White Sox

Tim Anderson's have-fun crusade gets Michael Kopech's stamp of approval: 'Have all the fun you want'

Tim Anderson's have-fun crusade gets Michael Kopech's stamp of approval: 'Have all the fun you want'

“We play a game. It’s fun. That is all.”

Michael Kopech tweeted that as the debate over old-school vs. new-school got dragged back into the fore by the actions of his teammate. The injured pitcher was thousands of miles from the epicenter of the chain of events that thrust Tim Anderson into the national spotlight. But, thanks to social media, he’s been standing right beside Anderson all along.

Bat flips make for fun highlights and good marketing campaigns, but there’s a certain segment of players, fans and other baseball people that think they’re a display of arrogance, inappropriate behavior and a violation of unwritten but well-established rules that have developed in the game’s century and a half of existence.

Anderson has taken up the crusade of changing baseball for the better, making an at times old-timey game more fun and more appealing to different populations of fans, be they younger than the typical baseball fan or have a different skin color than the typical baseball fan.

Kopech has been among Anderson’s supporters.

https://twitter.com/MichaelKopech5/status/1118599145042747395 https://twitter.com/MichaelKopech5/status/1118610214440226816 https://twitter.com/MichaelKopech5/status/1118610918319902720 https://twitter.com/MichaelKopech5/status/1121992872335683588

In addition to his social-media support, Kopech provided his thoughts on the whole situation Friday, talking with reporters during his multi-day break from Arizona.

“I’d be lying if I said I didn’t throw at somebody because they pissed me off before. So I see both sides of it. But I’m not saying I’m right for throwing at anybody, either,” Kopech said from the home dugout at Guaranteed Rate Field. “What Tim is doing is having fun. I don’t think there’s anything wrong with him having fun. So that aspect of everything is kind of controversial right now because there are people who agree and disagree and some people kind of agree with it.

“It’s at a point where the game either has to change or it’s not going to. I think Tim is making a push for the game to change, which is fine by me. Have all the fun you want.

“If I strike somebody out and I pound my chest or whatever, I don’t want anybody getting pissed off at me. If I give one up next year and it’s over that scoreboard, I don’t really care. Flip your bat. Do it. I might get mad at the time. But I’ll get over it.”

The level of offense people take from someone flipping a bat — a pretty silly thing to get mad about when you see it written out like that — has to do with a lot of different factors. The majority of White Sox fans seem to be behind Anderson, though their opinions might be different if he didn’t play for the White Sox.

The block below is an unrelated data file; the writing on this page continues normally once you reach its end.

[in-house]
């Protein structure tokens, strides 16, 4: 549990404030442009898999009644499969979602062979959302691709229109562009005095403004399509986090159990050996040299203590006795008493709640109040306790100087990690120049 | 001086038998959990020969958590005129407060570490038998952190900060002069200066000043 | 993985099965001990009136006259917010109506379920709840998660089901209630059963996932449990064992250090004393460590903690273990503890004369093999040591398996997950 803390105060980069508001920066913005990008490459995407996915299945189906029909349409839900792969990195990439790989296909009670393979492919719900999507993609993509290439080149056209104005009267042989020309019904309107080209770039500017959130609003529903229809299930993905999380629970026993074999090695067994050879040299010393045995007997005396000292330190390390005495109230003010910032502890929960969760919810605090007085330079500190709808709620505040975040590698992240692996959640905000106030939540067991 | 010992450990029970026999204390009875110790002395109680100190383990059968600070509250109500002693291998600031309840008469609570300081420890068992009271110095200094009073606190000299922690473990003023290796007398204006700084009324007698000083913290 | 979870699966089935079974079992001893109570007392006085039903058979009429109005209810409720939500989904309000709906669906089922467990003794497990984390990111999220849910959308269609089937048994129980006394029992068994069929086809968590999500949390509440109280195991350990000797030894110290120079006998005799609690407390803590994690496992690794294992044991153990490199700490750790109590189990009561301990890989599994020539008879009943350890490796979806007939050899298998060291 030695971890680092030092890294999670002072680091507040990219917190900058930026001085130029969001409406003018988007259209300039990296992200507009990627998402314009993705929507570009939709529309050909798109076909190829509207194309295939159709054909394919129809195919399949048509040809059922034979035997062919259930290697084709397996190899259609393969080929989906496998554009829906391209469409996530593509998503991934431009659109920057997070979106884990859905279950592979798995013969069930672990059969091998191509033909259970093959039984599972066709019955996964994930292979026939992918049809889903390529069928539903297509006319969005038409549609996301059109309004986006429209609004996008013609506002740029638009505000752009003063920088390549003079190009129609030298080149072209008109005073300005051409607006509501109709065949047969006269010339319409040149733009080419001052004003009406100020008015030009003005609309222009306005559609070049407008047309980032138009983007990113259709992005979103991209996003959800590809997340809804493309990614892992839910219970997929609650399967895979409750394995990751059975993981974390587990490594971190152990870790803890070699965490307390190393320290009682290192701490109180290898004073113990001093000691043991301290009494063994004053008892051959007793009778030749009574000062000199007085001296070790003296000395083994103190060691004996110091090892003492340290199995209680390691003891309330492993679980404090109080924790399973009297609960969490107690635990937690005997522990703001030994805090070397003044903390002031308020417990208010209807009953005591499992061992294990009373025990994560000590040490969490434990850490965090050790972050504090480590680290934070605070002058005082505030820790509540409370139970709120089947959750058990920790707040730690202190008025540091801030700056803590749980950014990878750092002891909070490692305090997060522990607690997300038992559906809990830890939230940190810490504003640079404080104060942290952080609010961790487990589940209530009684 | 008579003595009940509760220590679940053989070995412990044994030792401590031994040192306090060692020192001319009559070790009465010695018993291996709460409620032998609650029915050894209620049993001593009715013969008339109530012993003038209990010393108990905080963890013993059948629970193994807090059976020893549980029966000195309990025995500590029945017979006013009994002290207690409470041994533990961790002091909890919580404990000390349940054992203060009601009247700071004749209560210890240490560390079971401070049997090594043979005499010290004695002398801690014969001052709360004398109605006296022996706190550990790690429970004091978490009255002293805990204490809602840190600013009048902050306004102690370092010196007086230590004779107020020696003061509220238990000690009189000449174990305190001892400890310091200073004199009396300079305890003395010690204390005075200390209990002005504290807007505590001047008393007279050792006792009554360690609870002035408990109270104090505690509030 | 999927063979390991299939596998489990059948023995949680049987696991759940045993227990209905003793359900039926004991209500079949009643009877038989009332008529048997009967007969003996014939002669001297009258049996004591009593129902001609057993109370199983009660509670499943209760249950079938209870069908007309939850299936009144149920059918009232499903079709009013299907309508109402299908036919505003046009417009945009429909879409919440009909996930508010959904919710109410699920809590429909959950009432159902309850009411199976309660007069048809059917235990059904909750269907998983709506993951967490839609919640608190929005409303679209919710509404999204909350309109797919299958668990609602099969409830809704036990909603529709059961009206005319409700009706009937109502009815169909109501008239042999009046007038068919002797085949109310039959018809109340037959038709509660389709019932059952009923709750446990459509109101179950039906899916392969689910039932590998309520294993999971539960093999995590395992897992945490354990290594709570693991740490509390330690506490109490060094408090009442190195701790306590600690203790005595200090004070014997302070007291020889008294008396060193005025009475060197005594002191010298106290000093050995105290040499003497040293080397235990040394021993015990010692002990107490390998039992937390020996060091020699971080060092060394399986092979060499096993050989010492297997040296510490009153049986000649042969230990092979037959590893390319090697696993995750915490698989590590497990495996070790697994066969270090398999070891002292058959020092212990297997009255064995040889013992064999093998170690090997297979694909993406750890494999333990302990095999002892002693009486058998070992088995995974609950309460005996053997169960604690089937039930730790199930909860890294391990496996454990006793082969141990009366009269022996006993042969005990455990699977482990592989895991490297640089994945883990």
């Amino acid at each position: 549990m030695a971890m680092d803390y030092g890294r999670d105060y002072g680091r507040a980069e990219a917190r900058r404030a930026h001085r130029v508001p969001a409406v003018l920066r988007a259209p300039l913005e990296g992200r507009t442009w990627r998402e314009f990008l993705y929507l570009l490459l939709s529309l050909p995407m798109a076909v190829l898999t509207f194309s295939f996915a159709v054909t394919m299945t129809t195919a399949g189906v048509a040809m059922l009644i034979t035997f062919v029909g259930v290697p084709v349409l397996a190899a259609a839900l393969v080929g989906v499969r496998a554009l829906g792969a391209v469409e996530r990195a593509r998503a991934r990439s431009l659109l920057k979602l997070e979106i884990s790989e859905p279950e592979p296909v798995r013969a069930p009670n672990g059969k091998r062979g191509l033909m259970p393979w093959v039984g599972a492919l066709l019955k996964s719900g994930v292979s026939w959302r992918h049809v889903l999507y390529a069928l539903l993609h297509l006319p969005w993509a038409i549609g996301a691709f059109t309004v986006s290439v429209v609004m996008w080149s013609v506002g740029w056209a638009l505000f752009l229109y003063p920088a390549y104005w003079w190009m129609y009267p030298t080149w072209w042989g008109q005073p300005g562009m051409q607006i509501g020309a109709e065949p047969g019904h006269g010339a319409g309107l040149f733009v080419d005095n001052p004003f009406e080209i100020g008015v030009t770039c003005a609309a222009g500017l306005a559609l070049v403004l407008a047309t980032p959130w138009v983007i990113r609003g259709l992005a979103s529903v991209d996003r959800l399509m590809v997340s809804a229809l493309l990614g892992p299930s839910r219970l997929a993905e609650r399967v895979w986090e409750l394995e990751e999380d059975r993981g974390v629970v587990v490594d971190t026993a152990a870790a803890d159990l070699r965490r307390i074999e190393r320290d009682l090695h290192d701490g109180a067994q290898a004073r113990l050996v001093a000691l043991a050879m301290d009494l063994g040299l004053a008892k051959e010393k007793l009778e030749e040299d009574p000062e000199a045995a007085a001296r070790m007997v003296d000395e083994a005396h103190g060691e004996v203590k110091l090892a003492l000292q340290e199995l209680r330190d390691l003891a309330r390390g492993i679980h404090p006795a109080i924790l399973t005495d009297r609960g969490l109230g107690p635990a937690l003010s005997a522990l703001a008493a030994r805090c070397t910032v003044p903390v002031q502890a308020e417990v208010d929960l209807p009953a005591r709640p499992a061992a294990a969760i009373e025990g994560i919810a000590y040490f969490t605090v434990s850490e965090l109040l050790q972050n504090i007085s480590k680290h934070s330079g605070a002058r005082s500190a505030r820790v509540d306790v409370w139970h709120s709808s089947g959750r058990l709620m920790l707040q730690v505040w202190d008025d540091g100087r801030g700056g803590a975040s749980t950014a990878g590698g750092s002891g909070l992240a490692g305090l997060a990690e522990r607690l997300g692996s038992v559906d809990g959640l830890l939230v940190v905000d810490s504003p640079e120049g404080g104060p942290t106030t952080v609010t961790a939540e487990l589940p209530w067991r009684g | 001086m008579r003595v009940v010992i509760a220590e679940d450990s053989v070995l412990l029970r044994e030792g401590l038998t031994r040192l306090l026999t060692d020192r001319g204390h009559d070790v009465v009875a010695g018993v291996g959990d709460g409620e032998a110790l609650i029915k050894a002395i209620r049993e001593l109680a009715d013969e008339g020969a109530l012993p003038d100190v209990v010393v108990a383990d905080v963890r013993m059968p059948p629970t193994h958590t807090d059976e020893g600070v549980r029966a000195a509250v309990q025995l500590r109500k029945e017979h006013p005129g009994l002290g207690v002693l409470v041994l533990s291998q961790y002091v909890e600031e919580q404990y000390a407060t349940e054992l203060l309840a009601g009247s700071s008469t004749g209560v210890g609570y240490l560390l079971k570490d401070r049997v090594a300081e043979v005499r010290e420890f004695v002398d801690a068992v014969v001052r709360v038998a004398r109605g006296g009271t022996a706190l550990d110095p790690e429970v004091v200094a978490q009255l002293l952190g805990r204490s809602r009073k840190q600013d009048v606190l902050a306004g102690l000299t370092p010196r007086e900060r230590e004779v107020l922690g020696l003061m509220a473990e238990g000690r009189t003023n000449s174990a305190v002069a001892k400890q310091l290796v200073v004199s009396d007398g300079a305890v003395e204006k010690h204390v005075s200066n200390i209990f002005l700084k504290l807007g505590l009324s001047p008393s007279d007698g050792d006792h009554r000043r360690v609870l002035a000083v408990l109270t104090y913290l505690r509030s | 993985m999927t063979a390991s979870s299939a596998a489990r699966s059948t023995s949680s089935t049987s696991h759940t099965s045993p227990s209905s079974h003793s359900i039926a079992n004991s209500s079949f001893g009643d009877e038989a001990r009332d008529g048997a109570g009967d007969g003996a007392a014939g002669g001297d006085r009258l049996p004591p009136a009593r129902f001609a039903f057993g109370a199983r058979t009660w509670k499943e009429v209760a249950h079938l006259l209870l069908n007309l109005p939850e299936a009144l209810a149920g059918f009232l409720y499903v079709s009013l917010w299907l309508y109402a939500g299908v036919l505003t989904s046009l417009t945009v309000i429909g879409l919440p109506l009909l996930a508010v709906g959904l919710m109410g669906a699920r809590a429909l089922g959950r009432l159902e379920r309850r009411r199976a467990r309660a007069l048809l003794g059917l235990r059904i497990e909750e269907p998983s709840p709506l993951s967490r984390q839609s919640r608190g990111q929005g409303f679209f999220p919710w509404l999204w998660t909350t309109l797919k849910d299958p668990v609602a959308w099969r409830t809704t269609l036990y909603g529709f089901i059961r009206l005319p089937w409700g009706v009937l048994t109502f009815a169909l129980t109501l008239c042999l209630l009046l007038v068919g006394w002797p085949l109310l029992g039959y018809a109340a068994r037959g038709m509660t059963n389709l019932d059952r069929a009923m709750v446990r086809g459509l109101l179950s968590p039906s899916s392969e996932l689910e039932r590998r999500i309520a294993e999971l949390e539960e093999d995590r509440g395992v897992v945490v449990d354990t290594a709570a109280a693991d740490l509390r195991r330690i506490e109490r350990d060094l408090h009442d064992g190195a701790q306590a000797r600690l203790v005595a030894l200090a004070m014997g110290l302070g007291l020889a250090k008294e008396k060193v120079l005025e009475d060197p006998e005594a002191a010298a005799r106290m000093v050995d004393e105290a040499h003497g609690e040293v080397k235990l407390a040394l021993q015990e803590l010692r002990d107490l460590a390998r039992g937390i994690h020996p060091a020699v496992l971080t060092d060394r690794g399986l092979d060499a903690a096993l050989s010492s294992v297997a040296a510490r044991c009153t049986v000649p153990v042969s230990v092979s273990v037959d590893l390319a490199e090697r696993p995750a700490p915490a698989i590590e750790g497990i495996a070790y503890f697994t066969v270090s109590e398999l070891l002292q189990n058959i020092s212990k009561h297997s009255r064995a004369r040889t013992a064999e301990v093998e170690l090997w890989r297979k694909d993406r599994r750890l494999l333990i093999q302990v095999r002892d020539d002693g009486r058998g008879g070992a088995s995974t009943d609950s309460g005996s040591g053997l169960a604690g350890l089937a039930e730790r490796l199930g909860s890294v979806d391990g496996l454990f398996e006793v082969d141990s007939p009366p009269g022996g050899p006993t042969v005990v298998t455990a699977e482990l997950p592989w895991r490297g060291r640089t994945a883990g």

Anderson’s teammates have been vocal in their support of him, though some have described themselves as “old school,” admitting to being in the camp Anderson is up against. Of course, they have the luxury of knowing Anderson and being around him on a daily basis, understanding what kind of person he is. If someone else did the same thing against them and they didn’t have the same kind of experience they have with Anderson, they might find themselves feeling much the way Brad Keller did when he plunked Anderson in the at-bat following that bat flip on April 17.

None of that should be forgotten as this debate rolls on with Anderson playing a starring role. The White Sox and their fans should have some extra appreciation for Anderson, especially as his hard work has yielded some tremendous results in the first month of the 2019 season. He received American League Player of the Month honors just Thursday and still led the AL in batting average and stolen bases heading into Friday’s game.

There’s been a sense that both with the offensive results and the displays of emotion on the field, we’re finally seeing the real Tim Anderson. Kopech agrees.

“He’s really confident. He’s always been that confident player,” Kopech said. “It’s fun to see him really come into himself because we know him as that guy in the clubhouse, but I think he’s made a few comments even that he’s never really shown that side of himself on the field and he’s starting to and it’s really fun to watch.

“He’s a great guy and a great player.”

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Andrew Vaughn wants to wear No. 99 as homage to Ricky 'Wild Thing' Vaughn

Andrew Vaughn wants to wear No. 99 as homage to Ricky 'Wild Thing' Vaughn

We're not saying Andrew Vaughn is ready for the Major Leagues, but...

Vaughn is, of course, referring to Charlie Sheen's Rick "Wild Thing" Vaughn from the 1989 film 'Major League.' Sheen's character in the movie is a hot-headed, hard-throwing pitcher for the Cleveland Indians with a checkered past. Real-life Andrew Vaughn is a White Sox first base prospect, selected by the team in the first round of the 2019 draft.

So hopefully, outside of their shared last names, there don't end up being too many parallels between the two.

As for Vaughn's wish, the only White Sox player to ever don the No. 99 was Manny Ramirez back in 2010. Big shoes to fill.

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White Sox Talk Podcast: Emotional interview with Michael Kopech and Vanessa Morgan

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USA Today

White Sox Talk Podcast: Emotional interview with Michael Kopech and Vanessa Morgan

Chuck Garfien and Ryan McGuffey speak with Michael Kopech and his wife Vanessa Morgan at SoxFest about their relationship, Michael’s comeback from Tommy John surgery, his battles with mental health, removing himself from social media, handling fame, Morgan’s acting career and more.

Listen here or via the embedded player below:

White Sox Talk Podcast

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